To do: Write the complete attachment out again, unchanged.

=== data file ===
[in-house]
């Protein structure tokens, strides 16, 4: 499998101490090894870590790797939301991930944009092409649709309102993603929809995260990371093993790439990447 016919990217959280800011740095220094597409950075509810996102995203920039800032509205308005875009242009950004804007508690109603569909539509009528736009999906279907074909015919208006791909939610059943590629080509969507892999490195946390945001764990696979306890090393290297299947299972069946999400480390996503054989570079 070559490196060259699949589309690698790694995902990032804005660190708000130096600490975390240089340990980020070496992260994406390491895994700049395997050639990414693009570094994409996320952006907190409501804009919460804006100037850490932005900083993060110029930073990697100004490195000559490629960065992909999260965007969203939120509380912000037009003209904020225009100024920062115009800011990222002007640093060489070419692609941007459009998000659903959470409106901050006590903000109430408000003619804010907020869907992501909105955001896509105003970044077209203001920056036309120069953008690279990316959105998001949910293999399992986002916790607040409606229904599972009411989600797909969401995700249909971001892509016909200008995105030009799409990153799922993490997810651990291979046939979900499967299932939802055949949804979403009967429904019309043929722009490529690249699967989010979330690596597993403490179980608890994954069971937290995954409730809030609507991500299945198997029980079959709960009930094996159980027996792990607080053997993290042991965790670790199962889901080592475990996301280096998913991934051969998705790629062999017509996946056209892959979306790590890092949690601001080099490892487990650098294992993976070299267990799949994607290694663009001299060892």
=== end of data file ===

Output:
[in-house]
């Protein structure tokens, strides 16, 4: 499998101490090894870590790797939301991930944009092409649709309102993603929809995260990371093993790439990447 016919990217959280800011740095220094597409950075509810996102995203920039800032509205308005875009242009950004804007508690109603569909539509009528736009999906279907074909015919208006791909939610059943590629080509969507892999490195946390945001764990696979306890090393290297299947299972069946999400480390996503054989570079 070559490196060259699949589309690698790694995902990032804005660190708000130096600490975390240089340990980020070496992260994406390491895994700049395997050639990414693009570094994409996320952006907190409501804009919460804006100037850490932005900083993060110029930073990697100004490195000559490629960065992909999260965007969203939120509380912000037009003209904020225009100024920062115009800011990222002007640093060489070419692609941007459009998000659903959470409106901050006590903000109430408000003619804010907020869907992501909105955001896509105003970044077209203001920056036309120069953008690279990316959105998001949910293999399992986002916790607040409606229904599972009411989600797909969401995700249909971001892509016909200008995105030009799409990153799922993490997810651990291979046939979900499967299932939802055949949804979403009967429904019309043929722009490529690249699967989010979330690596597993403490179980608890994954069971937290995954409730809030609507991500299945198997029980079959709960009930094996159980027996792990607080053997993290042991965790670790199962889901080592475990996301280096998913991934051969998705790629062999017509996946056209892959979306790590890092949690601001080099490892487990650098294992993976070299267990799949994607290694663009001299060892």